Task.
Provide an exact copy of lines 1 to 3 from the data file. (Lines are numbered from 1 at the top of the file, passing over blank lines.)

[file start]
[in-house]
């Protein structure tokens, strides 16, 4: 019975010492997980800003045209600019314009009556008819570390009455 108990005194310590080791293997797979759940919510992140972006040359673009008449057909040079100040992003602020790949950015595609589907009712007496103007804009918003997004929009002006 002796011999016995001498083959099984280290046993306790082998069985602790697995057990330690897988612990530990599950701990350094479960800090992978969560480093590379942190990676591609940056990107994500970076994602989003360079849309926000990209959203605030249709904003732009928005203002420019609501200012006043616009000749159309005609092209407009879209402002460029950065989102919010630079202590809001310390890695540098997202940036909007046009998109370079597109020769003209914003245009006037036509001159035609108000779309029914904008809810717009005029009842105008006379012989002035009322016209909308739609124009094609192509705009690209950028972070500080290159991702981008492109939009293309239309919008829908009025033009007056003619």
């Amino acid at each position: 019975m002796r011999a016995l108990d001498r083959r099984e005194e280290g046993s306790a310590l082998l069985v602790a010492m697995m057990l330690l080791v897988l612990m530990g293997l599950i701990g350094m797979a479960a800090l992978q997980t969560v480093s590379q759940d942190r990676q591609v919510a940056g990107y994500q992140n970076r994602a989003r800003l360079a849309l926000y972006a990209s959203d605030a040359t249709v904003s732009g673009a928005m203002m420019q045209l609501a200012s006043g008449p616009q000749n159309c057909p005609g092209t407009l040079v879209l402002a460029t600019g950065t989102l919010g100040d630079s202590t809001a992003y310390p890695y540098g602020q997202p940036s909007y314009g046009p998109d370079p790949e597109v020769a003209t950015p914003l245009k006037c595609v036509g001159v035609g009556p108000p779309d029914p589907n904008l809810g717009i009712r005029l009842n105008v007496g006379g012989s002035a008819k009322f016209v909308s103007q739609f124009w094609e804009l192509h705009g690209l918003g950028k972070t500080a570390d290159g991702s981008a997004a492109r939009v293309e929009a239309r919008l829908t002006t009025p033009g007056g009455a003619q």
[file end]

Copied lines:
[in-house]
């Protein structure tokens, strides 16, 4: 019975010492997980800003045209600019314009009556008819570390009455 108990005194310590080791293997797979759940919510992140972006040359673009008449057909040079100040992003602020790949950015595609589907009712007496103007804009918003997004929009002006 002796011999016995001498083959099984280290046993306790082998069985602790697995057990330690897988612990530990599950701990350094479960800090992978969560480093590379942190990676591609940056990107994500970076994602989003360079849309926000990209959203605030249709904003732009928005203002420019609501200012006043616009000749159309005609092209407009879209402002460029950065989102919010630079202590809001310390890695540098997202940036909007046009998109370079597109020769003209914003245009006037036509001159035609108000779309029914904008809810717009005029009842105008006379012989002035009322016209909308739609124009094609192509705009690209950028972070500080290159991702981008492109939009293309239309919008829908009025033009007056003619």
């Amino acid at each position: 019975m002796r011999a016995l108990d001498r083959r099984e005194e280290g046993s306790a310590l082998l069985v602790a010492m697995m057990l330690l080791v897988l612990m530990g293997l599950i701990g350094m797979a479960a800090l992978q997980t969560v480093s590379q759940d942190r990676q591609v919510a940056g990107y994500q992140n970076r994602a989003r800003l360079a849309l926000y972006a990209s959203d605030a040359t249709v904003s732009g673009a928005m203002m420019q045209l609501a200012s006043g008449p616009q000749n159309c057909p005609g092209t407009l040079v879209l402002a460029t600019g950065t989102l919010g100040d630079s202590t809001a992003y310390p890695y540098g602020q997202p940036s909007y314009g046009p998109d370079p790949e597109v020769a003209t950015p914003l245009k006037c595609v036509g001159v035609g009556p108000p779309d029914p589907n904008l809810g717009i009712r005029l009842n105008v007496g006379g012989s002035a008819k009322f016209v909308s103007q739609f124009w094609e804009l192509h705009g690209l918003g950028k972070t500080a570390d290159g991702s981008a997004a492109r939009v293309e929009a239309r919008l829908t002006t009025p033009g007056g009455a003619q």